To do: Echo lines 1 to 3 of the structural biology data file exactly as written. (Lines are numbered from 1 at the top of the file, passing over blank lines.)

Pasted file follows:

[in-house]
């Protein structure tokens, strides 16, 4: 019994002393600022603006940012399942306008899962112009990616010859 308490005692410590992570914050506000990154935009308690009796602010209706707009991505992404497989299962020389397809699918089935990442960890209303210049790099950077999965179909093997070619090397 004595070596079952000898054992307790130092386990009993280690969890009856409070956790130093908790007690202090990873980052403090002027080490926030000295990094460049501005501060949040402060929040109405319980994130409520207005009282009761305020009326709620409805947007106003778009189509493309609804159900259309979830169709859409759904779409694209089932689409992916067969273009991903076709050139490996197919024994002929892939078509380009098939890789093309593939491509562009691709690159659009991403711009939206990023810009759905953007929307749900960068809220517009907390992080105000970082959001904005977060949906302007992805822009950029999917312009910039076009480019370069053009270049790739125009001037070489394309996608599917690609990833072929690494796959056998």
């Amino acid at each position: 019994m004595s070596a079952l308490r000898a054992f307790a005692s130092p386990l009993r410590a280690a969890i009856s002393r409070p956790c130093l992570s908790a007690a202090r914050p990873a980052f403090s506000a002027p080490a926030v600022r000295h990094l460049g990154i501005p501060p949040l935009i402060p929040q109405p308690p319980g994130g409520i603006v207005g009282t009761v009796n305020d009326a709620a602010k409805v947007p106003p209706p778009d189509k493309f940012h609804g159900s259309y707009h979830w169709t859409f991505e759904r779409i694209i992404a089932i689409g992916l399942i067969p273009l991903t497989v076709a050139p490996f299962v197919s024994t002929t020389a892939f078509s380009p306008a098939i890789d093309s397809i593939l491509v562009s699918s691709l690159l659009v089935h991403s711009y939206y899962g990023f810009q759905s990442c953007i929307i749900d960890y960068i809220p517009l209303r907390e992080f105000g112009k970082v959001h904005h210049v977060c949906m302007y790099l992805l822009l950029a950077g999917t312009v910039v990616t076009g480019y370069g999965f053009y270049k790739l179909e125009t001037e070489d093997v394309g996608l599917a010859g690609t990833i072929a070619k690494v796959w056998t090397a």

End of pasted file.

[in-house]
């Protein structure tokens, strides 16, 4: 019994002393600022603006940012399942306008899962112009990616010859 308490005692410590992570914050506000990154935009308690009796602010209706707009991505992404497989299962020389397809699918089935990442960890209303210049790099950077999965179909093997070619090397 004595070596079952000898054992307790130092386990009993280690969890009856409070956790130093908790007690202090990873980052403090002027080490926030000295990094460049501005501060949040402060929040109405319980994130409520207005009282009761305020009326709620409805947007106003778009189509493309609804159900259309979830169709859409759904779409694209089932689409992916067969273009991903076709050139490996197919024994002929892939078509380009098939890789093309593939491509562009691709690159659009991403711009939206990023810009759905953007929307749900960068809220517009907390992080105000970082959001904005977060949906302007992805822009950029999917312009910039076009480019370069053009270049790739125009001037070489394309996608599917690609990833072929690494796959056998």
């Amino acid at each position: 019994m004595s070596a079952l308490r000898a054992f307790a005692s130092p386990l009993r410590a280690a969890i009856s002393r409070p956790c130093l992570s908790a007690a202090r914050p990873a980052f403090s506000a002027p080490a926030v600022r000295h990094l460049g990154i501005p501060p949040l935009i402060p929040q109405p308690p319980g994130g409520i603006v207005g009282t009761v009796n305020d009326a709620a602010k409805v947007p106003p209706p778009d189509k493309f940012h609804g159900s259309y707009h979830w169709t859409f991505e759904r779409i694209i992404a089932i689409g992916l399942i067969p273009l991903t497989v076709a050139p490996f299962v197919s024994t002929t020389a892939f078509s380009p306008a098939i890789d093309s397809i593939l491509v562009s699918s691709l690159l659009v089935h991403s711009y939206y899962g990023f810009q759905s990442c953007i929307i749900d960890y960068i809220p517009l209303r907390e992080f105000g112009k970082v959001h904005h210049v977060c949906m302007y790099l992805l822009l950029a950077g999917t312009v910039v990616t076009g480019y370069g999965f053009y270049k790739l179909e125009t001037e070489d093997v394309g996608l599917a010859g690609t990833i072929a070619k690494v796959w056998t090397a």